September 16, 2015 Simon Raper

A decision process for selecting statistical techniques

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Screen Shot 2015-09-16 at 12.14.09

In this chart (detail above, full version below) I’ve tried to capture the decision process I go through to select the most promising statistical or machine learning technique given the problem and the data.

It’s a heuristic in the sense given in Wikipedia:

A heuristic technique often called simply a heuristic, is any approach to problem solving, learning, or discovery that employs a practical methodology not guaranteed to be optimal or perfect, but sufficient for the immediate goals. Where finding an optimal solution is impossible or impractical, heuristic methods can be used to speed up the process of finding a satisfactory solution. (Wikipedia)

It certainly isn’t perfect but it is practical! In particular it’s worth bearing in mind that

  • It does not cover the tests you’d need to go through to establish whether a technique is being applied correctly. Also where a technique is sophisticated I’d probably start with something simpler and then work towards the more complex technique.
  • There are of course many other available techniques but these are ones I use a lot.
  • Some personal preferences are also built in. For example I tend to go for a Bayesian model whenever the problem does not call for a model using a linear combination of explanatory variables as I find it easier to think about the more unusual cases in this way.

This diagram was made with fantastic Click into it for the full version.


About the Author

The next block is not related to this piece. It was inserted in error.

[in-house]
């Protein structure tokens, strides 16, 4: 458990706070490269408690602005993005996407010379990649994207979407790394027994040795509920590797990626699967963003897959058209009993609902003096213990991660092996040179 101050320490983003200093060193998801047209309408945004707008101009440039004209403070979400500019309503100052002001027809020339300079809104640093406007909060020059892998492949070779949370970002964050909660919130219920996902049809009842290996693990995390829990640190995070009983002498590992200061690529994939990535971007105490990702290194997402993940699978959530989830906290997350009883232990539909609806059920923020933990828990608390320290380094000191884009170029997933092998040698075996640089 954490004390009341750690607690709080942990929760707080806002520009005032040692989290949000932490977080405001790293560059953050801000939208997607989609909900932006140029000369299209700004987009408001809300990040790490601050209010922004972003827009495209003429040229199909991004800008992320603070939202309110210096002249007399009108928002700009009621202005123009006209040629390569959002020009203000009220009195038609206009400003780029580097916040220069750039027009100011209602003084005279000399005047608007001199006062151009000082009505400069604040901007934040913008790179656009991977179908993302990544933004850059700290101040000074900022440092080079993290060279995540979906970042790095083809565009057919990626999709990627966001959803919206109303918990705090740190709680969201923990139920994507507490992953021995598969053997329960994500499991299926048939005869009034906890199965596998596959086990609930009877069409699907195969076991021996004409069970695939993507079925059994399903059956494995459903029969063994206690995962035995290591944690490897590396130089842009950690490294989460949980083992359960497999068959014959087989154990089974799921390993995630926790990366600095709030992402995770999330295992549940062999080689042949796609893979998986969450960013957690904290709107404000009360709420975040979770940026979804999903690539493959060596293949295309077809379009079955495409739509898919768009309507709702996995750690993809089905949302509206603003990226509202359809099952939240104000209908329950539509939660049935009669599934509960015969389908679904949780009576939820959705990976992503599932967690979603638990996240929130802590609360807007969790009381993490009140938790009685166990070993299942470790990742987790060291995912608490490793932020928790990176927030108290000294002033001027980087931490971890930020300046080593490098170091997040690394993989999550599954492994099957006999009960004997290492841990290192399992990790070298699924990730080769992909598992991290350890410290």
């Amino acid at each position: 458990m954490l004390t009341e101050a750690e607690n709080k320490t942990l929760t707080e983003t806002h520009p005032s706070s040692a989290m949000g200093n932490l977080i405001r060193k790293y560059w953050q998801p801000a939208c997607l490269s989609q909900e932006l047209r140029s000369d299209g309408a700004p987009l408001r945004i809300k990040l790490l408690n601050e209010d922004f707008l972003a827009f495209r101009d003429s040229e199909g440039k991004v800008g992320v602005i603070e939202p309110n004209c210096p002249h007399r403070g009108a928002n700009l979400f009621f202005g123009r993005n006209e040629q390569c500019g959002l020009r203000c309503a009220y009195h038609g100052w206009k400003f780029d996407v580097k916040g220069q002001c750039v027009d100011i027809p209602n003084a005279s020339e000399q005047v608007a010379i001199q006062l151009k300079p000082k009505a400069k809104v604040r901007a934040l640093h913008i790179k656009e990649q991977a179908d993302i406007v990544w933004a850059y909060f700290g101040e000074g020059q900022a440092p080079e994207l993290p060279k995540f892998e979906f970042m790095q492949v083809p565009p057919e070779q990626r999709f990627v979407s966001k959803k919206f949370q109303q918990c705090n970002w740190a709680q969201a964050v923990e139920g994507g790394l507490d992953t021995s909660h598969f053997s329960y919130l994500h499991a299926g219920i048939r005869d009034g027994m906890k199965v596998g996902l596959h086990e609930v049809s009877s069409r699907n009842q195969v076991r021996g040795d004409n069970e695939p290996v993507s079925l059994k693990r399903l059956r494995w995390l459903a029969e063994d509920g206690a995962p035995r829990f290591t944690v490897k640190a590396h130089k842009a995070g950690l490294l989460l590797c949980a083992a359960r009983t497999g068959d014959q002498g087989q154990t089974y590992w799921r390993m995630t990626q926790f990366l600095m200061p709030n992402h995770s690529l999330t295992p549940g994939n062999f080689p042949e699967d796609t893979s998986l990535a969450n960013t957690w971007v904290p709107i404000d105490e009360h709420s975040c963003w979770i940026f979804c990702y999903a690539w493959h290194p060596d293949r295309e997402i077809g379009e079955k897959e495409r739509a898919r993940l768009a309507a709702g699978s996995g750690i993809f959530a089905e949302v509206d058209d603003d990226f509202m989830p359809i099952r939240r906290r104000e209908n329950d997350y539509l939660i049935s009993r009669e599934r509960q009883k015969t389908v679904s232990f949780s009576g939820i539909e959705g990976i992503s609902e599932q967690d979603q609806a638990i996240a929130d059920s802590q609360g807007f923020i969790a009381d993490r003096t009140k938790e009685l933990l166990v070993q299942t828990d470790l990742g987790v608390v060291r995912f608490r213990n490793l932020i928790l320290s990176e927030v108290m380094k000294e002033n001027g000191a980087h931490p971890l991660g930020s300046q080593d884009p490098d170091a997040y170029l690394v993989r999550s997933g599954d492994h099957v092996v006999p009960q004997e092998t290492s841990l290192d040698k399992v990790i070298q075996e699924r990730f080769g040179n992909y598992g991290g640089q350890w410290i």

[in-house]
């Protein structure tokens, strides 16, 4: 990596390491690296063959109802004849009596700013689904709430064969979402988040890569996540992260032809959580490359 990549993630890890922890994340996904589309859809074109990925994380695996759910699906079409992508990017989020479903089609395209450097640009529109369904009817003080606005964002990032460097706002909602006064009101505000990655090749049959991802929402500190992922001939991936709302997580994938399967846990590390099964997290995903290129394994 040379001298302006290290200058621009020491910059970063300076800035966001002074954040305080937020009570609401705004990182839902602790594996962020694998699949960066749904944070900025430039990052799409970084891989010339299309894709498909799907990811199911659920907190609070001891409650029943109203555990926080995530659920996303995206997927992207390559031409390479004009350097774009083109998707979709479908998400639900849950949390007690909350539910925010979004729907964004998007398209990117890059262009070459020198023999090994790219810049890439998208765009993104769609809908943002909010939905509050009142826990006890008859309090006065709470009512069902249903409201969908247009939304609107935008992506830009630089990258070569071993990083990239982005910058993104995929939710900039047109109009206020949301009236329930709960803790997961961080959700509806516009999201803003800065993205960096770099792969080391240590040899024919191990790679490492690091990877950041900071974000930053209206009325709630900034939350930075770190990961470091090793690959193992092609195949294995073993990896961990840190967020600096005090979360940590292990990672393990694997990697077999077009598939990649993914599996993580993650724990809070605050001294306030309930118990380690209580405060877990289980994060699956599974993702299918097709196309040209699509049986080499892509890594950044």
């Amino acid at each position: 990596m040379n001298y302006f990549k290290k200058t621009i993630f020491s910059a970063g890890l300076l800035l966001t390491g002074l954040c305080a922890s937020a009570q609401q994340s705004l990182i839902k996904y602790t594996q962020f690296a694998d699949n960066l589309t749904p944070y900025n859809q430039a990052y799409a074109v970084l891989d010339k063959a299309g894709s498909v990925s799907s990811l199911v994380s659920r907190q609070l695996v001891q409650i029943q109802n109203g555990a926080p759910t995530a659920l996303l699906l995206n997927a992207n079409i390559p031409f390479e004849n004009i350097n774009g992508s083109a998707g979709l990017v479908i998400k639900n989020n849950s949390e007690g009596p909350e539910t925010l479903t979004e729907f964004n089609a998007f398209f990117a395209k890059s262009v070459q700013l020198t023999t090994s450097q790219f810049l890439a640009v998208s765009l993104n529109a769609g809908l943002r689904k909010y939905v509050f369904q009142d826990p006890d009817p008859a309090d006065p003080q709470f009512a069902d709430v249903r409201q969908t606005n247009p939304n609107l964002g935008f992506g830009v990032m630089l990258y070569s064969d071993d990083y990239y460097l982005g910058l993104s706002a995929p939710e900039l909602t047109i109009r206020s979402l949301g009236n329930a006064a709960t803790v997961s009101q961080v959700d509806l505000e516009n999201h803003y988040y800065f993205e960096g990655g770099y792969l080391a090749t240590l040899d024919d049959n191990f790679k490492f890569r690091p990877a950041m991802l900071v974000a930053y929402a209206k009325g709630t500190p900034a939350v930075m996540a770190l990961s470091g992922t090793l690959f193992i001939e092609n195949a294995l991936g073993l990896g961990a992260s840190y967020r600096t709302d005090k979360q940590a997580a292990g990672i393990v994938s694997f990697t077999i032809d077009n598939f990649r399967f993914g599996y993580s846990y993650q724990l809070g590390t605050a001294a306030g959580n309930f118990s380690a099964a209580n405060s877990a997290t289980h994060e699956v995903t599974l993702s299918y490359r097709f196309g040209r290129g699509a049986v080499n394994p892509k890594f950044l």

Simon Raper I am an RSS accredited statistician with over 15 years’ experience working in data mining and analytics and many more in coding and software development. My specialities include machine learning, time series forecasting, Bayesian modelling, market simulation and data visualisation. I am the founder of Coppelia an analytics startup that uses agile methods to bring machine learning and other cutting edge statistical techniques to businesses that are looking to extract value from their data. My current interests are in scalable machine learning (Mahout, spark, Hadoop), interactive visualisatons (D3 and similar) and applying the methods of agile software development to analytics. I have worked for Channel 4, Mindshare, News International, Credit Suisse and AOL. I am co-author with Mark Bulling of Drunks and Lampposts - a blog on computational statistics, machine learning, data visualisation, R, python and cloud computing. It has had over 310 K visits and appeared in the online editions of The New York Times and The New Yorker. I am a regular speaker at conferences and events.

Machine Learning and Analytics based in London, UK